In fact, Chase CEO Jamie Dimon spent years speaking out forcefully against additional bank regulation. (Lately, not so much …)

Financial cases can seem complicated. What should we think about these recent announcements in the “London Whale” case?

Is Obama’s Corporate-Friendly Approach Really "How Liberals Win?"

By Richard (RJ) Eskow

Recently my friend and colleague Bill Scher challenged progressive critics of President Obama's conciliatory approach toward corporations with a New York Times op-ed entitled "How Liberals Win." Far from being "business as usual," Bill writes, "the Supreme Court's upholding of Mr. Obama's health care law reminds us that the president's approach has achieved significant results."

Bill argues that, critics notwithstanding, ours is not "a system paralyzed by corporations." He adds: "The most liberal reforms in more than 40 years have been brought about because Mr. Obama views corporate power as a force to bargain with, not an enemy to vanquish."

JPMorgan Chase: Break Up the Big Banks Now. Here's How

By Richard (RJ) Eskow

When Jamie Dimon revealed that JPMorgan Chase had lost billions through risky and legally questionable trading, he said the losses would be about $2 billion and maybe more. Apparently it is more - a lot more. People in a position to know are saying the real figure is probably in the $5-7 billion range.

The JPMorgan Chase scandal - and yes, it is a scandal - shows us why we need to break up the big banks as quickly as possible.

But that won't happen unless we can get our hands around the real scope of the problem, which is probably far greater than we're being told. That means cutting through the enveloping shroud of jargon, euphemisms and double talk - "crap," if you will - that keeps us from seeing the situation as it really is.

Here's why we need to do it, and here's how.

Talk Talk

Geithner’s World, Part 1: Three Years of Immunity for Bad Bankers

By Richard (RJ) Eskow

Here's a walk down memory lane that's worth taking, even if it makes your blood pressure spike a little: Three years ago Tim Geithner was in the position of having to explain why the Federal government wasn't going to nationalize the nation's failing banks. In 2009 many people expected that to be part of the government's bank rescue plan.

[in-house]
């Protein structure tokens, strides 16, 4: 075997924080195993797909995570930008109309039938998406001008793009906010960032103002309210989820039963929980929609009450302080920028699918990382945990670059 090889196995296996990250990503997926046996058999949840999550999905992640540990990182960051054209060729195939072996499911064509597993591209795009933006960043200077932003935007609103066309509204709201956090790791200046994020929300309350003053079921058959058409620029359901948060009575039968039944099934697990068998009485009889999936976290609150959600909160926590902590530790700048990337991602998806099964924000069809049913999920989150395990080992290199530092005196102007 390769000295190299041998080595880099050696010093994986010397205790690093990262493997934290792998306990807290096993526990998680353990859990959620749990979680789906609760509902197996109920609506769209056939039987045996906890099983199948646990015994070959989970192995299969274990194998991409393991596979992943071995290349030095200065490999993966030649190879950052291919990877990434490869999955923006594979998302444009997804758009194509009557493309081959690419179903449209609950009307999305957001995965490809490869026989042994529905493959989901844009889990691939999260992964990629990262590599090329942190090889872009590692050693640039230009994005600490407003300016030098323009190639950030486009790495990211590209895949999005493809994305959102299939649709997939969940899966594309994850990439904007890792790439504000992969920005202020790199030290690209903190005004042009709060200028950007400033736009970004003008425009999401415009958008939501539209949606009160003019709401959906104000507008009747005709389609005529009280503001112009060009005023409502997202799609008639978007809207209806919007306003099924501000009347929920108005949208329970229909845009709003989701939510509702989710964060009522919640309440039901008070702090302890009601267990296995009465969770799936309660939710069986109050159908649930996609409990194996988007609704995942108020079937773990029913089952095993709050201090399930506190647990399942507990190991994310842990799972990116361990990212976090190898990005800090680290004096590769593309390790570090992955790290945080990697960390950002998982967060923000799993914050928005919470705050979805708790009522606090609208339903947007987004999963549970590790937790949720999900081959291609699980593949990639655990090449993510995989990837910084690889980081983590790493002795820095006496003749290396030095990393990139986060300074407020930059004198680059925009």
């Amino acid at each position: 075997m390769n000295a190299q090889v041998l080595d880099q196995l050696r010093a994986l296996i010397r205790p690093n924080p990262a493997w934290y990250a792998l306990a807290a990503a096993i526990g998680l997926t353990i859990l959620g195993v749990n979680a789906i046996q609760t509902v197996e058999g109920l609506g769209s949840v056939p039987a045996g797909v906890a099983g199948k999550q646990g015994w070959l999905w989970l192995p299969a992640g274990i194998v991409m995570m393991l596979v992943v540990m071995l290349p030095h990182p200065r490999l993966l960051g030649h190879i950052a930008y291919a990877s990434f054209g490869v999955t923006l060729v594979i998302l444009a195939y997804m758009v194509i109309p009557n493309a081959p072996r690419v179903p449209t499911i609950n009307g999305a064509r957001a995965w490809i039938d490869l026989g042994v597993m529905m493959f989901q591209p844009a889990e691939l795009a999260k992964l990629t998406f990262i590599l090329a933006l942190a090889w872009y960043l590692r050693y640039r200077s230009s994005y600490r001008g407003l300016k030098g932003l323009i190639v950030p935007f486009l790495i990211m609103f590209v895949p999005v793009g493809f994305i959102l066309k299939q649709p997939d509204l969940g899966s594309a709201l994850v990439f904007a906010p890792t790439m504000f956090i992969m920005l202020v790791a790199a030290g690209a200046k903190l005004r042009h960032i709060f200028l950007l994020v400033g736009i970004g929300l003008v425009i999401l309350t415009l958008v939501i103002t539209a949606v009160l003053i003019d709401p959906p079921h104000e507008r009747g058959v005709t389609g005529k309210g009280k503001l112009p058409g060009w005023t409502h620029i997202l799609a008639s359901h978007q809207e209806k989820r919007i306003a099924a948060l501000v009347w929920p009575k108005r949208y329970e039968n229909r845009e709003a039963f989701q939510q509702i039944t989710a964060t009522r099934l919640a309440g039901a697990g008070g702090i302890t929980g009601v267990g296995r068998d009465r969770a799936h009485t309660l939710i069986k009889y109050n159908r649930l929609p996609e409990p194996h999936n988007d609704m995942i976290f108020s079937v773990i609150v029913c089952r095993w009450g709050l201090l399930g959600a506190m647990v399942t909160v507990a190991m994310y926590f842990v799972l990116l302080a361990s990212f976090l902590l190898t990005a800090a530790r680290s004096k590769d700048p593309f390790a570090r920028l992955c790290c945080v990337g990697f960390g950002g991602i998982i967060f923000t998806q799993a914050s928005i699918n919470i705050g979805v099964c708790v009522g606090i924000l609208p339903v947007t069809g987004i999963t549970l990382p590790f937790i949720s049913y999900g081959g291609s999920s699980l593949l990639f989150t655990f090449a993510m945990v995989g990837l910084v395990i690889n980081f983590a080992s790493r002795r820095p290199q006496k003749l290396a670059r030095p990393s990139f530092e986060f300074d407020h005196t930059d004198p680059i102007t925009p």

Only three years. It seems so long ago, doesn’t it?

In 2009 there was a very compelling argument for a Federal takeover over these failing institutions, which had been so negligently (and very possibly criminally) mismanaged could no longer survive on their own. And while nationalization wasn’t the only course worth considering, this snapshot from our national past reflects the gravity of the crisis caused by bankers.

Social Security and Medicare: Behind the Numbers and the Spin

By Richard (RJ) Eskow

Here are some headlines you won't see after the government releases new figures on Social Security and Medicare later today:

"Social Security Trust Fund Even Larger Than It Was Last Year"
"Growing Wealth Inequity Will Lead to Social Security Imbalance Later This Century"
"For-Profit Healthcare Poses Threat to Medicare, Federal Deficit, and Overall Economy in Coming Decades"
"Public Consensus Grows For Taxing Wealthy to Restore Long-Term Entitlement Imbalance"

Instead here's what we've already seen:

"Aging workforce strains Social Security, Medicare"

That headline's completely wrong, and yet it's been repeated in dozens of different news outlets (sometimes with minor variations) as they run an improved, but still misleading, news story on Social Security and Medicare from Stephen Ohlemacher at the Associated Press.